Milo slipped in the darkness, falling to one knee. The stones of the beach cut his skin, and the blood darkened the oiled wool of his leggings. The old fisherman, Kirot his name was, paused and looked back at him, lifting his lantern and one white eyebrow in query. Are you coming, or staying here? To the north, the waves cracked with ice. To the south, the deep darkness of the village waited for their return. Milo forced himself to stand. A little more blood would do him no harm. He'd lost enough, God knew. Kirot nodded and turned back to the long, slow trudge along the shore.
Dragons slumber as a tyrant rises in Camnipol. Following the events of The King’s Blood, The Tyrant’s Law finds our four main characters – Marcus, Cithrin, Geder and Clara – pretty much where we left them. Marcus is accompanying Kit on his quest to kill a Goddess, Cithrin is apprenticed to the lady who runs the Medean Bank in Porte Oliva, Geder is planning his war under the guidance of the priest Basrahip, and Clara is trying to survive while looking for a chance at revenge against the man who had her husband killed. The Tyrant’s Law follows all four of these strands as they twine together through Geder’s war, notably his army’s assault on the city of Porte Oliva.
Daniel Abrahams hooked me with his four-book debut series, The Long Price Quartet, a cunning mixture of epic fantasy, with a generous helping of George R.R Martin’s character development, all set in a quasi-Asian world. When his new series, The Dagger and the Coin, was announced, I immediately set out to read the first book and have enjoyed each successive volume.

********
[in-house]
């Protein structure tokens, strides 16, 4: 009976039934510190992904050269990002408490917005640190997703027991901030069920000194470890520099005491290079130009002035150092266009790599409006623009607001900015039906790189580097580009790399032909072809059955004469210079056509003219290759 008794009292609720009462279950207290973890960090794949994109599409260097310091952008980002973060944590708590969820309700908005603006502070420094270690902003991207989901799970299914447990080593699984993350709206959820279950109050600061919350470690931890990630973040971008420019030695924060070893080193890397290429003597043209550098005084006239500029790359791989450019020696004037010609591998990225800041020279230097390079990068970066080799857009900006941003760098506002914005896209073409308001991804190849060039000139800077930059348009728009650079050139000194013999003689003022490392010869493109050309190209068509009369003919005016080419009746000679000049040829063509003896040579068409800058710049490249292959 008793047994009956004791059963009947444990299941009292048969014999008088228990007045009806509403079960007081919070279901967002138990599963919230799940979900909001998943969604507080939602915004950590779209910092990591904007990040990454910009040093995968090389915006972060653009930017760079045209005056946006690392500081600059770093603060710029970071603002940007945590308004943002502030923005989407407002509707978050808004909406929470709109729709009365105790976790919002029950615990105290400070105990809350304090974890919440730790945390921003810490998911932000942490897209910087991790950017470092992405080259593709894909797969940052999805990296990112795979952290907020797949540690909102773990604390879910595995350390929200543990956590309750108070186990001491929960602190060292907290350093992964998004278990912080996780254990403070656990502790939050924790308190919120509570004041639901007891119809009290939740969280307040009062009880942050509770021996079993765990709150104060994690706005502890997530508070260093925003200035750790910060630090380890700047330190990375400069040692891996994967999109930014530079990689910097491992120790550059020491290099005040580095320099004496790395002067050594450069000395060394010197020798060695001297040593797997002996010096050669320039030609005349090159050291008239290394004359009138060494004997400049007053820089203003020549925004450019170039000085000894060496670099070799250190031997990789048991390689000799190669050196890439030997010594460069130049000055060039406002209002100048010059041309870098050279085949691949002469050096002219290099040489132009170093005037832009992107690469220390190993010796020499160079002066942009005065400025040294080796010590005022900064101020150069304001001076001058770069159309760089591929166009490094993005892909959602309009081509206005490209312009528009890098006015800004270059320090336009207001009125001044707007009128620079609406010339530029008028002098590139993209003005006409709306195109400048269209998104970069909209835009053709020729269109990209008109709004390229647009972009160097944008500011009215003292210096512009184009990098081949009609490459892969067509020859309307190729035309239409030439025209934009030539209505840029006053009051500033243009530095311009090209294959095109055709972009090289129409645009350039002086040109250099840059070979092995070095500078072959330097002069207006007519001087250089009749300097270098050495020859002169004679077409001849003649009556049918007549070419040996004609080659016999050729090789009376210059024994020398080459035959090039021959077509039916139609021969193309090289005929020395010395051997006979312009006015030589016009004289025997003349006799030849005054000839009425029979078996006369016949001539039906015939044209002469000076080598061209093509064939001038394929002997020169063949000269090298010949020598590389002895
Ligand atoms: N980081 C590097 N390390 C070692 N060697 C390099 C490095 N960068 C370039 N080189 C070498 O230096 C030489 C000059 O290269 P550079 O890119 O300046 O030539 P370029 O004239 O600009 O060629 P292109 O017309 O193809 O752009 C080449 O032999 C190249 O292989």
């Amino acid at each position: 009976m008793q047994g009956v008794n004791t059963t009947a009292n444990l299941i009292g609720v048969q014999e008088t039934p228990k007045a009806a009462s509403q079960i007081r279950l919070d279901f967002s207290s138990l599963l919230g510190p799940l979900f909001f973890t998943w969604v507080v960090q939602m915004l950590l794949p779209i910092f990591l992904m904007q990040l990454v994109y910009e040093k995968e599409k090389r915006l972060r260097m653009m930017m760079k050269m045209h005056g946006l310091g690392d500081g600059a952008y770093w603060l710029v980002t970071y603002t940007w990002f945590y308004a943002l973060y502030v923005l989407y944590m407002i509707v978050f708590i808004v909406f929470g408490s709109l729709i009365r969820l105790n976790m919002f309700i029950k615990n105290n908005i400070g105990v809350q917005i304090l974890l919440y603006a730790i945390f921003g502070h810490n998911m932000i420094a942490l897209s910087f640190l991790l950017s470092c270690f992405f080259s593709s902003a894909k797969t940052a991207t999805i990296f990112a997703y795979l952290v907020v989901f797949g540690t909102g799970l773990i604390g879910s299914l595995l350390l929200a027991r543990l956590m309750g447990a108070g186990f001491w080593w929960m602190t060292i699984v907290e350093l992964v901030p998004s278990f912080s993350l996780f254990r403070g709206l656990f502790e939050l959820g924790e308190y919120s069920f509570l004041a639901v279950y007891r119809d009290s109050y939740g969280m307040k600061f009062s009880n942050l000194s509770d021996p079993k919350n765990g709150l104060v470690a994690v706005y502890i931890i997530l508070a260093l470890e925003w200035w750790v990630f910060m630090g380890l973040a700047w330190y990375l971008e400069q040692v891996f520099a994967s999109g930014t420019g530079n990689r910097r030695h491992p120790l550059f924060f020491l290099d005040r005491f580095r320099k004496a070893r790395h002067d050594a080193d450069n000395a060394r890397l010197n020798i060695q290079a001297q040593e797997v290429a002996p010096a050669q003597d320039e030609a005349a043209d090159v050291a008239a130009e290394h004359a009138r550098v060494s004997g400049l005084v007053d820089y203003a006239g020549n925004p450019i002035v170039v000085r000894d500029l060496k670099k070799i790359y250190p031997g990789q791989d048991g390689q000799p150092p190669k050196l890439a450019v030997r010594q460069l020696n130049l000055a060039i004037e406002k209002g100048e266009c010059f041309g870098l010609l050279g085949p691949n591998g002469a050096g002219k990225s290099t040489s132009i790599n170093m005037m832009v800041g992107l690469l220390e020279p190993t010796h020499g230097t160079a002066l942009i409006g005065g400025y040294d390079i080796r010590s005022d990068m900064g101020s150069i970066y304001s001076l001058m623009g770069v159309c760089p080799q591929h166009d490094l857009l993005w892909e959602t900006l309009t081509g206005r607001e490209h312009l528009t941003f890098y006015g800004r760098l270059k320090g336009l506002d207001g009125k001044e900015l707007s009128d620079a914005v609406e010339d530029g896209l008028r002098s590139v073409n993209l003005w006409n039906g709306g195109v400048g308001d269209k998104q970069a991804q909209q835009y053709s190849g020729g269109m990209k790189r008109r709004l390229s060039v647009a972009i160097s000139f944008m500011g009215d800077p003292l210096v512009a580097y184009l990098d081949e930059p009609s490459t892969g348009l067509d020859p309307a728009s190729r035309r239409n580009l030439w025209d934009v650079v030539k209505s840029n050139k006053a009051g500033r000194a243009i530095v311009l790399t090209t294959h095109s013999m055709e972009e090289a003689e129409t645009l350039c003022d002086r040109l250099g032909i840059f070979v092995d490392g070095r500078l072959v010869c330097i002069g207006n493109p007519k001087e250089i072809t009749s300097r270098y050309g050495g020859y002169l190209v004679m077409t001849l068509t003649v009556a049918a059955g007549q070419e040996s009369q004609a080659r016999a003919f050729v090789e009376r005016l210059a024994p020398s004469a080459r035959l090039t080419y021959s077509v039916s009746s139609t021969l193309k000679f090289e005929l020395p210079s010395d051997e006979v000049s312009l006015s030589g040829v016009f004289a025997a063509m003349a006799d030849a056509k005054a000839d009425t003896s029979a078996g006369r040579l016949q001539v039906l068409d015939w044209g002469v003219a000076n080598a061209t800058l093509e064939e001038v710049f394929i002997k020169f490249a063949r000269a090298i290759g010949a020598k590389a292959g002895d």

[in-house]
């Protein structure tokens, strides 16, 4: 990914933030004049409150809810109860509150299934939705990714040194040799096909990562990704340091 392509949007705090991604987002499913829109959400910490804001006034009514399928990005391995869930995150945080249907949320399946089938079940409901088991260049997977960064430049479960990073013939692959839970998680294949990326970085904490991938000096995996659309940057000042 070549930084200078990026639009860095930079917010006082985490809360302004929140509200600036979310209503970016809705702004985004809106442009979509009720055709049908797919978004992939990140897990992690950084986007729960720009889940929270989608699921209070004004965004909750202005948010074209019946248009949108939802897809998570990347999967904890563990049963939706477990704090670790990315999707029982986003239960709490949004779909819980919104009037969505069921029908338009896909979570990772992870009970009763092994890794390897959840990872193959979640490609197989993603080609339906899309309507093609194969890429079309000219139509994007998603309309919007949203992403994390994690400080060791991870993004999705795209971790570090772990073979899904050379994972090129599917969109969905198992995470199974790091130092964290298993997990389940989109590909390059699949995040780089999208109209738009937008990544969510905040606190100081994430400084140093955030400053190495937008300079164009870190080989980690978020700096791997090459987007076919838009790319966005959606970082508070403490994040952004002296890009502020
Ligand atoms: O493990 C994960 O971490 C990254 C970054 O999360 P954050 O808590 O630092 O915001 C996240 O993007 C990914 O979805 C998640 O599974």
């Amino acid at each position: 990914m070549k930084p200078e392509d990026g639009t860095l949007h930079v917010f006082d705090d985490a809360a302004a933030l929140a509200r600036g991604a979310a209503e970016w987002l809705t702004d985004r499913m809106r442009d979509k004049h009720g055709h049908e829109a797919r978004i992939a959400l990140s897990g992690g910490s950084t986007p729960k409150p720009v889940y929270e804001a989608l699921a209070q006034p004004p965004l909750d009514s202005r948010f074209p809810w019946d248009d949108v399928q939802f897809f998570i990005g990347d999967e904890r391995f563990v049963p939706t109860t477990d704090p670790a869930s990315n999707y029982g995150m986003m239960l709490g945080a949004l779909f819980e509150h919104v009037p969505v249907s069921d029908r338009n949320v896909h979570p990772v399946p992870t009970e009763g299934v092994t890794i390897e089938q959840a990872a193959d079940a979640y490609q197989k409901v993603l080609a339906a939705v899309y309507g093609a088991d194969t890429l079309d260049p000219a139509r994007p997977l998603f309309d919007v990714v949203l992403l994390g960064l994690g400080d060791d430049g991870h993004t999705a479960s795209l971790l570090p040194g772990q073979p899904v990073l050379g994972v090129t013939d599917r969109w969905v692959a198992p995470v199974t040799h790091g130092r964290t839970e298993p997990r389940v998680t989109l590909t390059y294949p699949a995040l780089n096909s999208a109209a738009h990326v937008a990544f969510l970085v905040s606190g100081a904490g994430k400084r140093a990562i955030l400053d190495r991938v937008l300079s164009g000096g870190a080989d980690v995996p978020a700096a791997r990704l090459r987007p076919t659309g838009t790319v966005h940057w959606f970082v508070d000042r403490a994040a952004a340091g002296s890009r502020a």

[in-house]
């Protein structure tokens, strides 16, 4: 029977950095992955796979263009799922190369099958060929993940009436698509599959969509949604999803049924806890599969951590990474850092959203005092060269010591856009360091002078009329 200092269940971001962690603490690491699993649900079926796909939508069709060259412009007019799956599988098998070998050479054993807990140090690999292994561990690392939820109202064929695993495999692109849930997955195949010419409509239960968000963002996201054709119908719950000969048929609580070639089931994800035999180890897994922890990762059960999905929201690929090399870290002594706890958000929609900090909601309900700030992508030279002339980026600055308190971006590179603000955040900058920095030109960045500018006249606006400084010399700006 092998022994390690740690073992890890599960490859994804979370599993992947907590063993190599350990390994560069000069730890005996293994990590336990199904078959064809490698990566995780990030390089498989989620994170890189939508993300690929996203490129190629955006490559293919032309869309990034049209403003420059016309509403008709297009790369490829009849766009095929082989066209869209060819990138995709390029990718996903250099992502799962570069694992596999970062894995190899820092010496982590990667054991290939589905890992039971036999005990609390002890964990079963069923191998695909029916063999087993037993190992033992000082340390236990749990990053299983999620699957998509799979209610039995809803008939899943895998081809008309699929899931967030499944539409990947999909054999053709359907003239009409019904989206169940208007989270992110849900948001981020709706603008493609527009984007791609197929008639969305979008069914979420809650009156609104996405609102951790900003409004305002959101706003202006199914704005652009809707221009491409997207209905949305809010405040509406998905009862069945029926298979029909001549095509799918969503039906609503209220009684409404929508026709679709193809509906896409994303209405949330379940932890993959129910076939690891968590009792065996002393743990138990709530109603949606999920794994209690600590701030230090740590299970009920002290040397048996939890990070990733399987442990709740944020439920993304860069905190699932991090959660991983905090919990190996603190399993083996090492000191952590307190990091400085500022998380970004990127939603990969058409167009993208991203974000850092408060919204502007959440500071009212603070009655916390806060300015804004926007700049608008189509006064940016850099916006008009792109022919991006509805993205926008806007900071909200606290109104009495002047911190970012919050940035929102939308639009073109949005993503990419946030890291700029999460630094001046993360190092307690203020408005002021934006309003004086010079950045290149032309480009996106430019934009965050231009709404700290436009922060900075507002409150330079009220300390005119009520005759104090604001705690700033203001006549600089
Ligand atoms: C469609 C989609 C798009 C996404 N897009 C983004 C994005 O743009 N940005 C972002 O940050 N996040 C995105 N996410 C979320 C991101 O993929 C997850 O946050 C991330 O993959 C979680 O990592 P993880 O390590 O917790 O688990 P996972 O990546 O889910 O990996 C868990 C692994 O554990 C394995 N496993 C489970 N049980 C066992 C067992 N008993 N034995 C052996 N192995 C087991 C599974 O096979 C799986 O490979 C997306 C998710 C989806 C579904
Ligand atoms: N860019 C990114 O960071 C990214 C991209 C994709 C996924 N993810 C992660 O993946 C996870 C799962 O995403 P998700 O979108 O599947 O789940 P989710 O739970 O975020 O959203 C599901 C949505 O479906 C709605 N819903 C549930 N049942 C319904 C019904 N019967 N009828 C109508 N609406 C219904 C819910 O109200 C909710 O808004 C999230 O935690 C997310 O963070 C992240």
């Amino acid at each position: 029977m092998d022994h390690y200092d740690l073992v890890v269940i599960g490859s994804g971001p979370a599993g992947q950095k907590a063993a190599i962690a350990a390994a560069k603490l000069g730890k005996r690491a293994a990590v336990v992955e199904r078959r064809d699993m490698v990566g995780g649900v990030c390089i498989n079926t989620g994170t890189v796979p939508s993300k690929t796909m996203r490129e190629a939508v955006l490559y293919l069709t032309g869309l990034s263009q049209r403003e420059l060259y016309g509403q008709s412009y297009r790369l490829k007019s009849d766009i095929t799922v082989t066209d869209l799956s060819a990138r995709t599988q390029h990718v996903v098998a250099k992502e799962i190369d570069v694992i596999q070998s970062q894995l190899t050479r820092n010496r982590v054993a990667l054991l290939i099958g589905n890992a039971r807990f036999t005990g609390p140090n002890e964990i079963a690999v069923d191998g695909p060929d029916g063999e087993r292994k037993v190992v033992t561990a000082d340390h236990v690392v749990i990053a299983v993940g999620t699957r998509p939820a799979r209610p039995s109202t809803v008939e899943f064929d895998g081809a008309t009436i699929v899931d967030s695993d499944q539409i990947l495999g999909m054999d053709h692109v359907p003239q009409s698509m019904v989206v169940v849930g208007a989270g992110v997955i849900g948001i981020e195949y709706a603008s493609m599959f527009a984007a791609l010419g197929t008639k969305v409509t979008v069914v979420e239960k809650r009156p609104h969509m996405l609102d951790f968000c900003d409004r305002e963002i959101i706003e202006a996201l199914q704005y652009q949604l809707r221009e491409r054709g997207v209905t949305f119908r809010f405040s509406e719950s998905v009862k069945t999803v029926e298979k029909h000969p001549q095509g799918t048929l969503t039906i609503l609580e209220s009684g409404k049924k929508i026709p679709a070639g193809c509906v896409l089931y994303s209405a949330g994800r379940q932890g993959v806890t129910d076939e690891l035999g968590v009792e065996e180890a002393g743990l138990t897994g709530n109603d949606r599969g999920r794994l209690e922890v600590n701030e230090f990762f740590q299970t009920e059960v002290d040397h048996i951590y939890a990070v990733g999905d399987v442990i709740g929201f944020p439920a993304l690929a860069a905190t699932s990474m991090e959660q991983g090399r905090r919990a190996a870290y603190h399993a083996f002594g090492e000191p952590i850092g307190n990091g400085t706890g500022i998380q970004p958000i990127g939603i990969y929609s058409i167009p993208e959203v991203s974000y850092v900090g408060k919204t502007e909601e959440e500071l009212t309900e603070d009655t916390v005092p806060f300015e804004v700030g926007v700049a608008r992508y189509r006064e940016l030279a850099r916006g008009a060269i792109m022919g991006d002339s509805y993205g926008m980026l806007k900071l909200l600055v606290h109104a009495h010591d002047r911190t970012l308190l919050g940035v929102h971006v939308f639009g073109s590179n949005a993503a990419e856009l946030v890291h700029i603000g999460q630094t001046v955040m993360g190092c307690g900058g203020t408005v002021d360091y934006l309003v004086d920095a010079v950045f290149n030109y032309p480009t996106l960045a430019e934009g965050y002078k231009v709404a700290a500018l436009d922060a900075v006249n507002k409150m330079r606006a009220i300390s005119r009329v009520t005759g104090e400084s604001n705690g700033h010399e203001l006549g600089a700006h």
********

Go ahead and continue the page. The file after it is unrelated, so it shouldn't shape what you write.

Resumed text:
Abraham has managed to bring a fresh look to the epic fantasy genre, notably by paying more attention to the political and economic implications of his worlds, without losing sight of the sense of wonder and magic needed in any good epic fantasy. In The Tyrant’s Law, this continues, though at a slower pace since this is basically the middle volume of the five-volume series. As with many middle volumes, the story has gotten to a point where the characters are already set, so there are not as many surprises as in the first two volumes. However there are some unexpected twists, notably in the Marcus and Cithrin storylines. I enjoyed the way Abraham continues to make it difficult to decide whether to root for or against poor Geder, though by the end of this volume it seems clear where he stands. The other characters continue to be fully fledged and interesting – I especially enjoyed the Clara chapters in this novel, as her intriguing and spying get her to a place she was not expecting.
While suffering from the inevitable middle volume blues, The Tyrant’s Law is a self-assured, thrilling epic fantasy novel, full of moments of wonder, fantastic world building and great characters. The next volume, The Widow’s House, is slated for next year, with a breathtakingcover. Can’t wait!
Buy It For Kindle
From the Blogosphere:
Fantasy Book Critic
A Dribble of Ink
From the Author's Mouth:
Interview at Apex Magazine